Whether a person is pregnant or not, a coma is diagnosed by assessing the persons level of alertness and neurological responsiveness. This is done by giving various body functions a number rating as criteria that are added together on a rating system. The most common system is called the Glasgow Coma Scale (GCS), which is based on the assessment of eye-opening, verbal responses, and motor response. On the GCS, a score of 8 or less is considered severe, 9-12 is moderate, and 13-15 is mild. Other rating systems relevant to coma include the cerebral performance category (CPC), which is used frequently to assess patients after cardiac arrest). The electrical activity of the brain is assessed with electroencephalography (EEG). Assessment of a comatose patient also typically includes various laboratory tests on samples of blood, cerebrospinal fluid, and urine, and brain imaging, such as magnetic resonance imaging (MRI) or computed tomography (CT) scanning. During pregnancy, MRI is preferred over CT, because CT exposes the woman to ionizing radiation. Various imaging tests of internal organs also will be conducted, depending on the particular circumstances of the coma.

Does coma cause problems during pregnancy?

Comatose people are unconscious with various other symptoms that typically include decreased neurological activity, such as pupils not responding to light, eyes being closed, limbs moving only through reflexes, lack of response to pain stimulation other than reflex responses, and breathing abnormalities the particular problems related to the cause of the coma.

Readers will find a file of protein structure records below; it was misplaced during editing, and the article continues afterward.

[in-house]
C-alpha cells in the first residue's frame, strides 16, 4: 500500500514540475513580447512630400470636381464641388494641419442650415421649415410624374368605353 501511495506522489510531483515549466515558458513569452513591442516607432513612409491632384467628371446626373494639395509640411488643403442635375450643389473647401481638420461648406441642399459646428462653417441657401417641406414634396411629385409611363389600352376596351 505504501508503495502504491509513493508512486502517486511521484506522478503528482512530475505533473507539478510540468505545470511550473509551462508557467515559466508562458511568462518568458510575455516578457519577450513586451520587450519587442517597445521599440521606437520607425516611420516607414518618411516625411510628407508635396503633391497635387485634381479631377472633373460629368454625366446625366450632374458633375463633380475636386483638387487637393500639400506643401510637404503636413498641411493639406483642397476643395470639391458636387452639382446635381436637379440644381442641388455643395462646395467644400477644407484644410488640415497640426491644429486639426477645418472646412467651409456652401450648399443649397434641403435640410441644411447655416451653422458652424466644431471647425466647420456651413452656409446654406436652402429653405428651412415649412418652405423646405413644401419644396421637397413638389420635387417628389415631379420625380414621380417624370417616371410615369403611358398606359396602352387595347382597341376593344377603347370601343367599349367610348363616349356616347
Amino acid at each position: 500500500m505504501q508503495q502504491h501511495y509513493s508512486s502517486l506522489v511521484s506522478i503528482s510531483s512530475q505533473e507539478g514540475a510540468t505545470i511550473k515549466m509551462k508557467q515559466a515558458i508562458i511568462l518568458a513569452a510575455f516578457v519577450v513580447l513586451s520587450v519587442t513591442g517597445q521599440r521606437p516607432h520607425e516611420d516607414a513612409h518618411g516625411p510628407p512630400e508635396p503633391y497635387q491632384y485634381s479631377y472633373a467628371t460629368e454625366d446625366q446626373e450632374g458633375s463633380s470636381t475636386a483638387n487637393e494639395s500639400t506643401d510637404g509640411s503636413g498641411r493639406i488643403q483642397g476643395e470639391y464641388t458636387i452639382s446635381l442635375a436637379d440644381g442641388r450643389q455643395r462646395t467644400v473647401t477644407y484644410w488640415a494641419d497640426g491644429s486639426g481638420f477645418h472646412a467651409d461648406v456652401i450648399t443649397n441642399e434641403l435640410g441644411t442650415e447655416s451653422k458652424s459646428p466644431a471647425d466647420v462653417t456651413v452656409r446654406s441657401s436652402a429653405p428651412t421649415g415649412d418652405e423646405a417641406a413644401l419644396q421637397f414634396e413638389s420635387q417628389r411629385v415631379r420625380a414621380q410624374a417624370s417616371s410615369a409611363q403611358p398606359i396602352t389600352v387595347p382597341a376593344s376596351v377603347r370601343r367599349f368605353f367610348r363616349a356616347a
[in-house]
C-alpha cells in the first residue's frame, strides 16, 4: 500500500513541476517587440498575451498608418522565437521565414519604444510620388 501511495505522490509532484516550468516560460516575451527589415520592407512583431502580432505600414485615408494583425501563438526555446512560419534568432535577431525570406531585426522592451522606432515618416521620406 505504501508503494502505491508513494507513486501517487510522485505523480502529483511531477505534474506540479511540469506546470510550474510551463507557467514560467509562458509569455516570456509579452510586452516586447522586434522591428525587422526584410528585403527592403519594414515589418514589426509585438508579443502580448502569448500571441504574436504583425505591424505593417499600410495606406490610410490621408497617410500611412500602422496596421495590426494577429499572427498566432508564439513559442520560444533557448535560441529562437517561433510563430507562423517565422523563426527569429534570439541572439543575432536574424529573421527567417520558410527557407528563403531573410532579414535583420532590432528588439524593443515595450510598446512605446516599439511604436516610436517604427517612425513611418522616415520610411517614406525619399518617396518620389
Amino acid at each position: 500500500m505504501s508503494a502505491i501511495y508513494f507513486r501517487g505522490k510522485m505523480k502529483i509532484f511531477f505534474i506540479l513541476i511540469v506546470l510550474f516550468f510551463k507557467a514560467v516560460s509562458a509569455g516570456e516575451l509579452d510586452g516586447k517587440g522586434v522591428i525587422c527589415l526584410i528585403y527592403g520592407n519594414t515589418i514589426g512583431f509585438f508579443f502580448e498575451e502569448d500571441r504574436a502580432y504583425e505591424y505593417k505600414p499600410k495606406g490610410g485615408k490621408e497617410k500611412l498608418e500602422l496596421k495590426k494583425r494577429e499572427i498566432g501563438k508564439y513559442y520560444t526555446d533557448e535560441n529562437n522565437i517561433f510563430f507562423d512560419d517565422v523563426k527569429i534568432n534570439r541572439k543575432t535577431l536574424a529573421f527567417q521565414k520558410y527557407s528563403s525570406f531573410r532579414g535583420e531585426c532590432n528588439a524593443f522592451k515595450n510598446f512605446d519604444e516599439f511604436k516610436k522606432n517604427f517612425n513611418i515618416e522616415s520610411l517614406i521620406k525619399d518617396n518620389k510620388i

Does coma cause problems for the baby?

When a pregnant woman is comatose, the prognosis for the baby depends greatly on the underlying cause of the coma. Trauma affecting the blood supply to the womb and severe organ dysfunction in the mother, for instance, all put the life and health of the fetus at extreme risk. On the other hand, if the mothers body functions are close to normal with the cause of the coma located in the brain, the pregnancy can continue to term, although the number of such cases that have been documented is small.

What to consider about taking medications when you are pregnant or breastfeeding:

  • The risks to yourself and your baby if you do not treat the coma
  • The risks and benefits of each medication you use when you are pregnant
  • The risks and benefits of each medication you use when you are breastfeeding

What should I know about using medication to treat a coma during pregnancy?

Numerous different medications are given, depending on the cause and nature of the coma. Patients are treated, at least initially, in the neurological intensive care unit, typically given fluids with sugar and various electrolytes, and often they require mechanical ventilation.

Who should NOT stop taking medication for a coma during pregnancy?

Since there are so many different reasons for coma, there are a great number of medications given, some of which can be stopped after a time, whereas others must be continued.

What should I know about choosing a medication for a coma during pregnancy?

It is important to stay in communication with your health care provider as the release of new studies over time can change the outlook on the role of specific medications during pregnancy.